United Auto Workers Union Local 2865 (UAW) is launching a salvo of complaints against the University of California. The unfair and hostile labor practices complaints filed by the UAW on Monday bring the total complaints against the university for such infractions to seven in only six months. The latest volley comes after 22 student protesters were arrested at the Santa Cruz campus of the University of California. Following their complaints of intimidation and unfair labor practices falling on deaf ears, teaching assistants set up a strike, protesting UC’s backward practices for two days before riot police arrived to quell the uprising.
Work to Pay Ratio, Intimidation Tactics Are Nothing New
Complaints filed by the UAW and student protests are nothing new for the University of California. Since July, the UAW, which covers student employees as well as professionals in the auto industry, has butted heads with the powers that be at UC in hopes of hammering out fair contracts for union members. These latest complaints are certain to increase tensions between the union and the university.
Meanwhile, student teaching assistants continue to rail against unfair treatment throughout the UC system. On average, teaching assistants make approximately $23,000 per year. Of course, for most students, that money goes directly towards paying their tuition. However, as work loads mount and the work to pay ratio declines, many students feel that they’re being taken advantage of. Couple that with the intimidation tactics UC staff are accused of employing to get more out of their young workers, and it’s no wonder why the UAW is pushing so hard.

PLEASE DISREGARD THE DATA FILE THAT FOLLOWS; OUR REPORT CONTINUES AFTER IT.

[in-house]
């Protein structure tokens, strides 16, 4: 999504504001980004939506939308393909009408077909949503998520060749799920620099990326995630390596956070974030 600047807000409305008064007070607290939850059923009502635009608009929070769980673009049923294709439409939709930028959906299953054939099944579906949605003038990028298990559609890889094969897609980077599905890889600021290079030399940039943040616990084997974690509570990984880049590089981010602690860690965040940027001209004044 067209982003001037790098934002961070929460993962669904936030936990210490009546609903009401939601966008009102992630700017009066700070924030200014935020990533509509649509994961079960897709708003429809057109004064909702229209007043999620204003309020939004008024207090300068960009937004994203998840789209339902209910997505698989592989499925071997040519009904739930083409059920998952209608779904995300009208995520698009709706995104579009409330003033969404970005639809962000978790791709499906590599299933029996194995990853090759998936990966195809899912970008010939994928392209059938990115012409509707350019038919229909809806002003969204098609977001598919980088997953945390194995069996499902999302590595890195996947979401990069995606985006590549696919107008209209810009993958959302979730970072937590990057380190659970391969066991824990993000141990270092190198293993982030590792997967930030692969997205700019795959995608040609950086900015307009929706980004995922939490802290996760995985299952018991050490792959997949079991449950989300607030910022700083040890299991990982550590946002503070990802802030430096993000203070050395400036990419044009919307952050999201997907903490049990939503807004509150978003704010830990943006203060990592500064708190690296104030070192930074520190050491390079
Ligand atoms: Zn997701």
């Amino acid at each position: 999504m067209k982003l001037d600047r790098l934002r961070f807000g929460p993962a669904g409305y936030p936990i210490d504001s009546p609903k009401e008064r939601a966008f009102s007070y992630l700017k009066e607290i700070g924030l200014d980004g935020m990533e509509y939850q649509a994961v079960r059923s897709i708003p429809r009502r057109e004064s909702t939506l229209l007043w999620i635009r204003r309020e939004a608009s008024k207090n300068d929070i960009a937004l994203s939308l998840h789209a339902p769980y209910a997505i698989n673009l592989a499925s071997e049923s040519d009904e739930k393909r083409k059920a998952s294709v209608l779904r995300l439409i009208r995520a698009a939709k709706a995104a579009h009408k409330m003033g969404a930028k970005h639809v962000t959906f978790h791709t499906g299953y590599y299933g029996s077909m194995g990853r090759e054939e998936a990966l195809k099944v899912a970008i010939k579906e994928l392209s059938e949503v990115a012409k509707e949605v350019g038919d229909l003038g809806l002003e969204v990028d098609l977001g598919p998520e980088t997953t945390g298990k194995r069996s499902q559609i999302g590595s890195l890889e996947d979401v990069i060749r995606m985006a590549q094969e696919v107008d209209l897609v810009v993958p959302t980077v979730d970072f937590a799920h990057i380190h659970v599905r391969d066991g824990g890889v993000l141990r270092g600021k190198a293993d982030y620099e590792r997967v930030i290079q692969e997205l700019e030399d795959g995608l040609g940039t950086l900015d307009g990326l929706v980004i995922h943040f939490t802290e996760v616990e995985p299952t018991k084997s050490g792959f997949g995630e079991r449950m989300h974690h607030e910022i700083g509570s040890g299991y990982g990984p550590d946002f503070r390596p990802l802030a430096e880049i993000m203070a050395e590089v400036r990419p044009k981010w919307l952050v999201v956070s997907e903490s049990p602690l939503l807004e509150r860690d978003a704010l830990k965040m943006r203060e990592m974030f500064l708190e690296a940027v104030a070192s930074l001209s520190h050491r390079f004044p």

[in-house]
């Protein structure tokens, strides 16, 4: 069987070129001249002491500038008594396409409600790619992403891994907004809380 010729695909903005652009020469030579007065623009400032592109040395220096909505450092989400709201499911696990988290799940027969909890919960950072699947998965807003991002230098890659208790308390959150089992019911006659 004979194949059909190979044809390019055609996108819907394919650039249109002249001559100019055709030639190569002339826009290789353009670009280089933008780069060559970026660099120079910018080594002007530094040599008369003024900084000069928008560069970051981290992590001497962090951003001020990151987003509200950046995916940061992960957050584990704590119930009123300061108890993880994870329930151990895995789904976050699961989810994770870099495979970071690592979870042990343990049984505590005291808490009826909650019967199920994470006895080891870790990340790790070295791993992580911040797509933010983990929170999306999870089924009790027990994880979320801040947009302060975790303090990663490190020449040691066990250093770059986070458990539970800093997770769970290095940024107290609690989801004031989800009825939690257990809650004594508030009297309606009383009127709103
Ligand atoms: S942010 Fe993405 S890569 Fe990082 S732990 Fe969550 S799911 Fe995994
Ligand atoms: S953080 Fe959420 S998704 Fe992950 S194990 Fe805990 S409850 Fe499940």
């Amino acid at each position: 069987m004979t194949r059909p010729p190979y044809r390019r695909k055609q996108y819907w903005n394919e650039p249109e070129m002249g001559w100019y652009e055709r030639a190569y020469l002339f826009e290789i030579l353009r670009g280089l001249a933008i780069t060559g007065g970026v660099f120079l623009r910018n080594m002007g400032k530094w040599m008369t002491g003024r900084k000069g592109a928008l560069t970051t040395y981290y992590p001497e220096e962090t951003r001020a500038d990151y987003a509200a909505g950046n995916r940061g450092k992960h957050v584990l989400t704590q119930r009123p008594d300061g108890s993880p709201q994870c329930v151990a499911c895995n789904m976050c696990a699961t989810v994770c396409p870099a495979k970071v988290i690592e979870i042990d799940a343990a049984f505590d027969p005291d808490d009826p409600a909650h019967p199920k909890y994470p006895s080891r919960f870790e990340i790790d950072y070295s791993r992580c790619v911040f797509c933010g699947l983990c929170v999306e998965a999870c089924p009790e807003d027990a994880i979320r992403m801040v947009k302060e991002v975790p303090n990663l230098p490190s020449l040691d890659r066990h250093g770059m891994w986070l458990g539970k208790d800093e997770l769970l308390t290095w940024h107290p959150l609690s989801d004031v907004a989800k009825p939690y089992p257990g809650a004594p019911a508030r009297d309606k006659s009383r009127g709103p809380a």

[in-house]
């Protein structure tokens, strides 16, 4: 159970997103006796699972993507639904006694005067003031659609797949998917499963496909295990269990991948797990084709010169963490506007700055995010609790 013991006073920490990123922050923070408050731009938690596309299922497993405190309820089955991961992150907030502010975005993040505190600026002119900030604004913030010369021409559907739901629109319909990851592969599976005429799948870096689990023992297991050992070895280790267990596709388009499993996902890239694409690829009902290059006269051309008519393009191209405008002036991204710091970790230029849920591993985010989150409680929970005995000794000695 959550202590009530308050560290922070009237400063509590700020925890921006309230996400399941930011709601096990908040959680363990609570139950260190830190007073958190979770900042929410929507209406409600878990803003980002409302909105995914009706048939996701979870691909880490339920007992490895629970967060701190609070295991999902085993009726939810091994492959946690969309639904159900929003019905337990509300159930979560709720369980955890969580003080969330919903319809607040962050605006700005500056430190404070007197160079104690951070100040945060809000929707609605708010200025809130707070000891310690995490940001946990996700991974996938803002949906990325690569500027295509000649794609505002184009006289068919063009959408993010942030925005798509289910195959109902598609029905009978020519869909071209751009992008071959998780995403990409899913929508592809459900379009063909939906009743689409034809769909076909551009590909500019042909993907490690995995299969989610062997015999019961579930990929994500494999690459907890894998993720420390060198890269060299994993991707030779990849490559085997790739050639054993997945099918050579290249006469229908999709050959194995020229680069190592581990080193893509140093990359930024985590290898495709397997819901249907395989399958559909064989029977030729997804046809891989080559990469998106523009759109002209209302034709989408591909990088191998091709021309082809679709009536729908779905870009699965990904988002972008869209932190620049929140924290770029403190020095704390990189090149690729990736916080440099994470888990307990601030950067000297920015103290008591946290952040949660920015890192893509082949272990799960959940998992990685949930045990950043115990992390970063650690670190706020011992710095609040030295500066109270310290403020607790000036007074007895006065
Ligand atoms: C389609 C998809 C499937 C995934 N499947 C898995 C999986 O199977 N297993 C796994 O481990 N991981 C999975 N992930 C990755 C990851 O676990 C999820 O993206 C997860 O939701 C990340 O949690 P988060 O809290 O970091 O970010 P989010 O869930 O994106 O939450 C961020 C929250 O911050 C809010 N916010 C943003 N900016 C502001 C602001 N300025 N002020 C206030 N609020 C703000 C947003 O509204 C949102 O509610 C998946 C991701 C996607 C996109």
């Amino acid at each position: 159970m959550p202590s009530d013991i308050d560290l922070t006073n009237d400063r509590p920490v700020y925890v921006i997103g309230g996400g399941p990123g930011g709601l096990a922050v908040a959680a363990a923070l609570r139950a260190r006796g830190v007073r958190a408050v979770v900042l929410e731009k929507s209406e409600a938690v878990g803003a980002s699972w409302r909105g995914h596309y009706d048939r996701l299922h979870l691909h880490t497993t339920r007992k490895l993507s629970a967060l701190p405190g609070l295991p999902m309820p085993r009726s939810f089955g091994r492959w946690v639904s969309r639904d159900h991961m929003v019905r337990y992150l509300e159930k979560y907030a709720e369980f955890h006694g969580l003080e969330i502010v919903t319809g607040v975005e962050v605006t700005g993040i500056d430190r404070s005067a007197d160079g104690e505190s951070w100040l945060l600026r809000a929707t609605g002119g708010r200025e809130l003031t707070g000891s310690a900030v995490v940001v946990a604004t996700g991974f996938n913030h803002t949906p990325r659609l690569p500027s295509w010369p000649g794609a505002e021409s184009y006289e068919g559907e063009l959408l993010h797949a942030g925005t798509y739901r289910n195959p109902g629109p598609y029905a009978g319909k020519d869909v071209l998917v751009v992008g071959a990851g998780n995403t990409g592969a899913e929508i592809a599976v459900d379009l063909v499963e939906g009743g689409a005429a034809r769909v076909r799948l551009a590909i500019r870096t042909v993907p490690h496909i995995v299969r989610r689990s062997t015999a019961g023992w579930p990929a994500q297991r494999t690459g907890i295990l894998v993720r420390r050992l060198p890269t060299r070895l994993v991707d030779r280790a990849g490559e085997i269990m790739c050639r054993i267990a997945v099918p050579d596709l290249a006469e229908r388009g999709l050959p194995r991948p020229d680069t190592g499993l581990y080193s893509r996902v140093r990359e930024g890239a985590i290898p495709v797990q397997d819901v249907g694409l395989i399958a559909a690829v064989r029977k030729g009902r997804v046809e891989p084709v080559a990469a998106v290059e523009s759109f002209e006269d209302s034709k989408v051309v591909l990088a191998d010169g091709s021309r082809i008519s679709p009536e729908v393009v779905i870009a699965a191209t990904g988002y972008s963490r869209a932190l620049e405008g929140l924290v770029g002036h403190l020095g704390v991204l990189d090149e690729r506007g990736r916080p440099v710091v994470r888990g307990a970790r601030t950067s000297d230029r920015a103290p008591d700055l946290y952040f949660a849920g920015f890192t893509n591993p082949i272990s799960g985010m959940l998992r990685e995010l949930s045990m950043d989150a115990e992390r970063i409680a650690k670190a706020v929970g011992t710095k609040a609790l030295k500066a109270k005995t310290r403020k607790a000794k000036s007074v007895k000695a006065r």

UAW Barrage Comes Ahead of White House Labor Reform
UAW’s renewed offensive against the UC system comes as President Obama is pushing for reforms of certain labor standards. More specifically, the POTUS is looking to remove a loophole from United States wage and labor law that allows employers to milk overtime-exempt workers for as much overtime as possible, without paying them a dime. California passed its own Labor Code overtime reform more than a decade ago with the “Eight-Hour-Day Restoration and Workplace Flexibility Act of 1999.” The bill set up a framework outlining when workers would become eligible for overtime pay within a given work day.
Quite clearly, the 1999 bill hasn’t been enough to reform conditions on California’s university campuses, and more likely than not, the same will be said of the President’s push for overtime reform. That being said, is there anyway UC students and UAW will be able to equalize teaching assistant working conditions? Only time will tell.